Ah the end. You’ve made it! The last reading in the book of Job. These last chapters of Job, to me, are very powerful and beautiful. And if I am not mistaken, they are also the single longest section of God’s speech in the Bible. The whole thing, from chapter 38 to 42, is an exposition of God’s sovereignty, His work in nature, and perhaps most importantly, our inability to fully comprehend God and our unworthiness to question God. After all, that is what Job had been doing.
Wiersbe lays out these chapters in this way:
- Can you explain my creation
- Can you oversee my creation?
- Can you subdue my creation?
These questions merely lay a basic groundwork for these chapters. In actuality, God asks Job over 70 questions in these four chapters, with divine comment following each question. It is a very power section of scripture.
Job’s response to these questions is much the same that yours and mine would be in Job’s place. Job shrinks away from God’s presence, he realizes the arrogance of his attitude and he repents. He humbles himself before God. I love the words he speaks in chapter 42 verse 5 “I had only heard about you before, but now I have seen you with my own eyes.” How many of us are in that boat? How many of us have heard about God, have read about Him, but what we really need is a one-on-one encounter with the living God. Job thought he needed an explanation for what was happening to him and why he was experiencing this grief. In reality, Job needed an encounter with God. For that is always the answer to the questions we have in the difficult times of life: to draw nearer to God and have faith in his sovereignty.
One other thought: notice that in the end, God is not angry with Job for doubting, for challenging God’s authority, for demanding answers of the Most High. Job is not condemned by God. Challenged…yes. Rebuked…yes. Corrected…yes. But not condemned. In fact, Job’s three friends catch God’s wrath, especially Eliphaz; all because they had not spoken the truth about God. This is another reminder to us to be in close proximity to God and be instructed by His word so that we are not guilty of the same thing!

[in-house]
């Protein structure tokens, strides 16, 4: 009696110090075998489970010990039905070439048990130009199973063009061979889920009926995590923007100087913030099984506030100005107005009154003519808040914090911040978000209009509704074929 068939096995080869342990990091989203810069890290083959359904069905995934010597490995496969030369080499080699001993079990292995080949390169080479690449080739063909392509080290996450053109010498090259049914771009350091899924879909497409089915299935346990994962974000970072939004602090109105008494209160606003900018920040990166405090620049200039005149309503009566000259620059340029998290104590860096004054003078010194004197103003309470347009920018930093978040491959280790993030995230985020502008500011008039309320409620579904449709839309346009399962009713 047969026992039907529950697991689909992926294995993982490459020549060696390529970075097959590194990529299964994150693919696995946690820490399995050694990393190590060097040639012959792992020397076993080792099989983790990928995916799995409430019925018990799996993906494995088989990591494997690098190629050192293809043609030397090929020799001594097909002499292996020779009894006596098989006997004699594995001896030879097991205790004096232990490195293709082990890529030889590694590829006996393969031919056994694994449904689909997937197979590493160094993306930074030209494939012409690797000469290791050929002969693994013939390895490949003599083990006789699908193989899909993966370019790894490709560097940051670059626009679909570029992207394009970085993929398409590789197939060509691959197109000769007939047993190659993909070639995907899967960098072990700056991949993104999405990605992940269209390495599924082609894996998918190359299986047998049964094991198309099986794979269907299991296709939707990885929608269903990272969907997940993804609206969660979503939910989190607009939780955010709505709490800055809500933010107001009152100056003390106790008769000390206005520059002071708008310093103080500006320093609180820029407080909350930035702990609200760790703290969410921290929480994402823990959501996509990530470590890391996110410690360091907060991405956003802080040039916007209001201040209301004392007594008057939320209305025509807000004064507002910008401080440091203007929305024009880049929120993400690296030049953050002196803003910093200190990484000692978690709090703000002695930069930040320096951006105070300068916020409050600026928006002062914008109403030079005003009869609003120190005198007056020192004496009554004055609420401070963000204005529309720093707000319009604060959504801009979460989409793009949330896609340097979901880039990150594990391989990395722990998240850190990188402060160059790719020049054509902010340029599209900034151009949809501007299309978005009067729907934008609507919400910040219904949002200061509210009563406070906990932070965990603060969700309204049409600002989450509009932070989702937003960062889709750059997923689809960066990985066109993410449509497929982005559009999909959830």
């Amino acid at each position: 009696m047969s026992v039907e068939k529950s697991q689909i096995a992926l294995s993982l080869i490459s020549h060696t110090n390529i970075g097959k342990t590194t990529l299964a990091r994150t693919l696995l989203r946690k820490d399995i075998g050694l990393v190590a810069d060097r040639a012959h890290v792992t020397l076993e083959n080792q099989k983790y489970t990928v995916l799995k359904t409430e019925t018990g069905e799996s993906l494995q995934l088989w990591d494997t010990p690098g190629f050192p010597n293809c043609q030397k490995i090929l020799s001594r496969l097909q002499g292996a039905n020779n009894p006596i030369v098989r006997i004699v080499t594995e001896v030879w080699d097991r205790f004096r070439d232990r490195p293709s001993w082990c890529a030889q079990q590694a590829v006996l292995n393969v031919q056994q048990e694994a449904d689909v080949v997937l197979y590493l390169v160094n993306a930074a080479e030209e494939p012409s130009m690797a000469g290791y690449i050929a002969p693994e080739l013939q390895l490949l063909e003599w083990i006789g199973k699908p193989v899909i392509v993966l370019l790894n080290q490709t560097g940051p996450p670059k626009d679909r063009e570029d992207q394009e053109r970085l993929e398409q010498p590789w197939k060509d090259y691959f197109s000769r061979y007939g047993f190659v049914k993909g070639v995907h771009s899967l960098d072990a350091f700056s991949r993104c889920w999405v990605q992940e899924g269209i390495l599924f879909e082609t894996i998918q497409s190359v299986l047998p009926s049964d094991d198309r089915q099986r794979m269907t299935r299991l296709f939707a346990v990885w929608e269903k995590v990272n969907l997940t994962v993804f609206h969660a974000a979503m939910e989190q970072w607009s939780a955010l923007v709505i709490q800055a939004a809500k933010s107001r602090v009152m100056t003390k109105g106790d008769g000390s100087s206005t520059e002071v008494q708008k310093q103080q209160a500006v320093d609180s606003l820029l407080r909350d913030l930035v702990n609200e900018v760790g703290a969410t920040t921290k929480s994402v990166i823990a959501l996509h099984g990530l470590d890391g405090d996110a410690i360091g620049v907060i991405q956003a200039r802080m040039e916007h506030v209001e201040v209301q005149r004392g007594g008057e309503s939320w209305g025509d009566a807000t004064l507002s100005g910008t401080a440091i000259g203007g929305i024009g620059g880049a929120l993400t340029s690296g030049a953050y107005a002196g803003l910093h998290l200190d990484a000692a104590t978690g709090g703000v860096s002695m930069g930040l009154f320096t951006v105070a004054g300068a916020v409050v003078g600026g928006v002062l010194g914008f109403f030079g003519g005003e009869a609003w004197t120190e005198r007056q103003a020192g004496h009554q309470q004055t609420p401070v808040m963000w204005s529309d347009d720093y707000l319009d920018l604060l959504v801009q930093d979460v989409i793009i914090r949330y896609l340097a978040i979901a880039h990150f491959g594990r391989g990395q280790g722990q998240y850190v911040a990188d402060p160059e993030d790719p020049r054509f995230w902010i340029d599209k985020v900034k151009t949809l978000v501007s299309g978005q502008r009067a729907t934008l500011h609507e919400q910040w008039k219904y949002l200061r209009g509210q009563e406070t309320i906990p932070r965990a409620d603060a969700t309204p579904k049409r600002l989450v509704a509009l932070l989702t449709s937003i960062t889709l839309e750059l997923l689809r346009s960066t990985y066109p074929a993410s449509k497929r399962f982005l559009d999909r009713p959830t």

There it is my friends, the end of Job, and I hope you agree that its pessimistic and even depressing tone is redeemed mightily in the end.
- What was familiar from this passage of scripture? What was something I already knew?
- What was new from this piece of scripture? What was something that really stood out for me that I have never paid attention to before?
- How does this passage apply to my life, here and now? Do I need to do anything about it?
- What prayer would I offer up to God after reading this piece of scripture?
Tomorrow’s Reading: Genesis 12-15
- What are the names of Job’s friends?
- How many characters are in the book of Job?
- What land was Job from?
- How long did Job live after his suffering?